I had a nice long into-the-wee-hours chat this week with my brother, who brought his family to my house for a visit. This is my Adventist pastor brother, and the only relative with whom I discuss my atheism. We had the talk at my request--partly for the thrill of debate (I admit I hoped I could give him a few things to think about), but also because I was curious about his thoughts on some matters, as he's a very interesting Christian to speak with.


The reason he's so interesting is because he is so well-studied. It seems that many Christians I have a chance to talk with are Christians in name alone, or at best believe with all their hearts for flimsy reasons. My brother, though, has spent years evaluating his beliefs on a literary as well as spiritual level. He's written articles, published a book, obtained a master's in theology, spent the last ten years preaching, etc.


We discussed lots of topics (morality, evolution, evil, and so on) but one of the issues that stuck out for me was his belief on the historicity of Jesus Christ. Over the course of the conversation it became clear that the existence of Jesus, as written in historical documents, is a major player in my brother's worldview--specifically writings on Jesus's life, death, and resurrection.


I understand that no serious historian doubts that Jesus existed. That much is fairly certain. But according to my brother there are many manuscripts from many areas of the world whose facts and stories all match, all hold up to scrutiny, all telling the story of Christ. He further mentioned that certain prominent atheist authors hardly ever address this issue, dismissing miracle stories as impossible and therefore not up for consideration. He also argued that the-Bible-as-Judeo-Christian-propaganda is an unsound theory, owing to the fact that so much negative press is included in the story (if the writers were looking to convince readers, he said, why would they include all the example of Jewish failure?)


I was wondering if anybody has studied about the claim of a historical Christ. I'm curious as to what documents my brother's referring to--their accuracy and reputability among historians. I wonder if there are any unbiased Biblical scholars who have written about this (. . . and if unbiased Biblical scholars even exist). There's a big long Wikipedia article on the subject, but perhaps some of you have thoughts about it.

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"[We have] many manuscripts from many areas of the world whose facts and stories all match, all hold up to scrutiny, all telling the story of Christ" is a common assertion among hardcore SDAs that I have never seen verified. Ask for specific primary sources. Then ask for primary sources that are not the bible.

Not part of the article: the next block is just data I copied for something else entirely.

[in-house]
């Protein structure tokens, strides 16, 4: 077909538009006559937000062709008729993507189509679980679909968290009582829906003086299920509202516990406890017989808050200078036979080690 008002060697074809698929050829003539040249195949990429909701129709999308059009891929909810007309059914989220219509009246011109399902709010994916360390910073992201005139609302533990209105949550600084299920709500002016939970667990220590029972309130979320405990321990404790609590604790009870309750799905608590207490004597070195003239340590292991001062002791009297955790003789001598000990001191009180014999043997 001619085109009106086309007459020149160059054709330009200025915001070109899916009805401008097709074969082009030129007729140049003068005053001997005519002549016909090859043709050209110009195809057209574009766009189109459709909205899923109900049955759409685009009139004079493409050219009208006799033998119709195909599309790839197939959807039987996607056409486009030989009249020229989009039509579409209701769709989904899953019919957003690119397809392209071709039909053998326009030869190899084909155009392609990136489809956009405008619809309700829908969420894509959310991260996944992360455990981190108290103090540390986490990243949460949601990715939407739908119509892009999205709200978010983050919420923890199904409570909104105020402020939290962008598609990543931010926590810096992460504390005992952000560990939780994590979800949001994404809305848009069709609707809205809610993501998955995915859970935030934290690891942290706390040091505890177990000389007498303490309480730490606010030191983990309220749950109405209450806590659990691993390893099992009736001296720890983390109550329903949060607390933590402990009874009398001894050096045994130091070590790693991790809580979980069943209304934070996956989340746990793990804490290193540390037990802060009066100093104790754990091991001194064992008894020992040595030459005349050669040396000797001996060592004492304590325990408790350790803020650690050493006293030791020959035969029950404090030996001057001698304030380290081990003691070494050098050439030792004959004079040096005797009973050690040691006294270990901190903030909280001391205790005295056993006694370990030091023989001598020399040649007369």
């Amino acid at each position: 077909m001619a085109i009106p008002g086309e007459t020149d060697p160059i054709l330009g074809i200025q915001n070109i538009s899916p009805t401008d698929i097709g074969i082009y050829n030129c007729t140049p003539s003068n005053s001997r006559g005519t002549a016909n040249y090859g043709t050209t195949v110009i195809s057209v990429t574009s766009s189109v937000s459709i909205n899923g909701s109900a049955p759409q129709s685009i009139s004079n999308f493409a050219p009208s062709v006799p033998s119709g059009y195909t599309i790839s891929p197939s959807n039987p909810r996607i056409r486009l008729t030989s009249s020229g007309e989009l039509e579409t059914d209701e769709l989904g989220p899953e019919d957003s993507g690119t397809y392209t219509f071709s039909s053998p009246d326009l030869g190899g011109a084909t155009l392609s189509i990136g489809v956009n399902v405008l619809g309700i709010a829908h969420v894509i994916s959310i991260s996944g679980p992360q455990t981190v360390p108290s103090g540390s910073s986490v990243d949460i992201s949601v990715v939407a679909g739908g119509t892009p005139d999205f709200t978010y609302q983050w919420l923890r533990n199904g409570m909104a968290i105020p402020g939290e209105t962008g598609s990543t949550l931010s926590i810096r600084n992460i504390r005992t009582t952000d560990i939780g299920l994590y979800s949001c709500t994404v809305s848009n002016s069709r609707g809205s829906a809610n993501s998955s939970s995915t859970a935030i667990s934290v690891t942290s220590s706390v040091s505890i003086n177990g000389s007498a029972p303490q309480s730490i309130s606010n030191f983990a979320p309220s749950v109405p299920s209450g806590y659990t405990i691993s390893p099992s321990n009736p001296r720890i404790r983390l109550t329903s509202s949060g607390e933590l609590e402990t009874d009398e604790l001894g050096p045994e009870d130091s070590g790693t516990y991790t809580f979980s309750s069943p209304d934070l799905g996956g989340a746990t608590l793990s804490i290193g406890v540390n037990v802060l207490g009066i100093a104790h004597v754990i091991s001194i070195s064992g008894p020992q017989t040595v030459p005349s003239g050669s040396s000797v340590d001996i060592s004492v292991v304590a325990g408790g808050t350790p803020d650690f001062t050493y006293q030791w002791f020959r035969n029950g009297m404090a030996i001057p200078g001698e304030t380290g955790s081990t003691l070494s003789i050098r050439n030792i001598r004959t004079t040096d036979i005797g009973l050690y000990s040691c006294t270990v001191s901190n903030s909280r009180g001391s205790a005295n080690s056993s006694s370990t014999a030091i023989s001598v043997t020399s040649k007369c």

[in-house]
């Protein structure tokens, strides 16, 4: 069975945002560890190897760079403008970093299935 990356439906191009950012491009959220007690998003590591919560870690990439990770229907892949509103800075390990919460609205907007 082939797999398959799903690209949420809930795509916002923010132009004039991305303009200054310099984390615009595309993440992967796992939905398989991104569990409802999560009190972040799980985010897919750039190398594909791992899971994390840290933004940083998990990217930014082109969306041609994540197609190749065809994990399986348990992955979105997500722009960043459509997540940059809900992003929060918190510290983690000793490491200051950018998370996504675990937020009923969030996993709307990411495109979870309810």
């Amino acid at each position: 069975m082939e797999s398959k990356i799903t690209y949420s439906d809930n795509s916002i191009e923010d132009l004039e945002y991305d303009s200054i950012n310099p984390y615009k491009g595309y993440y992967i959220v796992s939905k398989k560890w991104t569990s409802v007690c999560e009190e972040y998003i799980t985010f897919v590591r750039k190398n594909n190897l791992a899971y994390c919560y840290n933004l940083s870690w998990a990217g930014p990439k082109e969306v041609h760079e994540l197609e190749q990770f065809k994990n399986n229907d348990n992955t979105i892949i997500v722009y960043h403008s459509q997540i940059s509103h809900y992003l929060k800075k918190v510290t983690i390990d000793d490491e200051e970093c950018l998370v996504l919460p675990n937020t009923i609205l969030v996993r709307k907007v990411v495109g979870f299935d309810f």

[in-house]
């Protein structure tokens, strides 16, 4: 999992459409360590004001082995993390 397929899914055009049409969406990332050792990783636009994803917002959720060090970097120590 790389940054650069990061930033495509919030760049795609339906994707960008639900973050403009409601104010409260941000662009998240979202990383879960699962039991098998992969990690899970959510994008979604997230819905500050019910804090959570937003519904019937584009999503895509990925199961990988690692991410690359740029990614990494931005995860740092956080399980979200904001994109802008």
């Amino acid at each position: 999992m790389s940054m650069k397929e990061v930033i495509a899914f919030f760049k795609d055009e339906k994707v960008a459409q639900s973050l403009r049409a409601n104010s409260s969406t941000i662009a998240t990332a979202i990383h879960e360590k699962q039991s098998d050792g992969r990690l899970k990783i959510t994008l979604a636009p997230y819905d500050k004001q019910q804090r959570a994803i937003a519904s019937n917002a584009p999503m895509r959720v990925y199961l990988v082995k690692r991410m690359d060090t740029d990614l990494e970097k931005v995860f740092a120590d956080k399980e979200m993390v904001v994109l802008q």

I have yet to hear of anything mentioning Jesus from earlier than 100+ years after the crucifixion besides the New Testament. Given life spans at the time, that means they were all written by grand or great grandchildren of people who were alive at the time. The best I usually get is a mention of the Dead Sea Scrolls which are a nonsequitur because they don't mention anything related to Jesus. Historical events that somewhat match biblical accounts don't elevate the veracity of the bible beyond "historical fiction"--like the "We Were There" books I read as a kid.

My guess is that there probably was an influential rabbi from Galilee named Jesus who was crucified, but most of the amazing stories are exaggerated or made up entirely.

Full disclosure: I lost most interest in pursuing this when I realized that Jesus' story isn't really important at all unless you first believe in the supernatural. I don't believe in the supernatural. We may not understand physics perfectly yet, but I think current knowledge is approaches very close to the asymptote of truth. The physics we have don't allow for any of the stories to have really unfolded as written outside of tricks/amazing slight of hand. Getting pulled into a debate on Jesus distracts from this more fundamental point, and psychologically tends to grant the opposite as an assumption. :/
I agree with Ben's reply. I've heard your brother's viewpoint from those who are "well read" Christians
(Evangelicals who know their bibles and have studied apologetics). It sounds like Lee Stroble's approach ("The Case for Christ").

I would recommend agnostic author and new testament scholar, Bart Ehrman ("Jesus Interrupted").

It sounds like your brother has fallen into the common trap of only reading that which confirms your biases. I can't blame him, I did the same when I was a believer and when I wanted to be a believer.

Ehrman is a prime example of a serious Biblical scholar who ascribes to the Jesus Myth Hypotheses. Other examples are Robert Price, Richard Carrier, and Hector Avalos.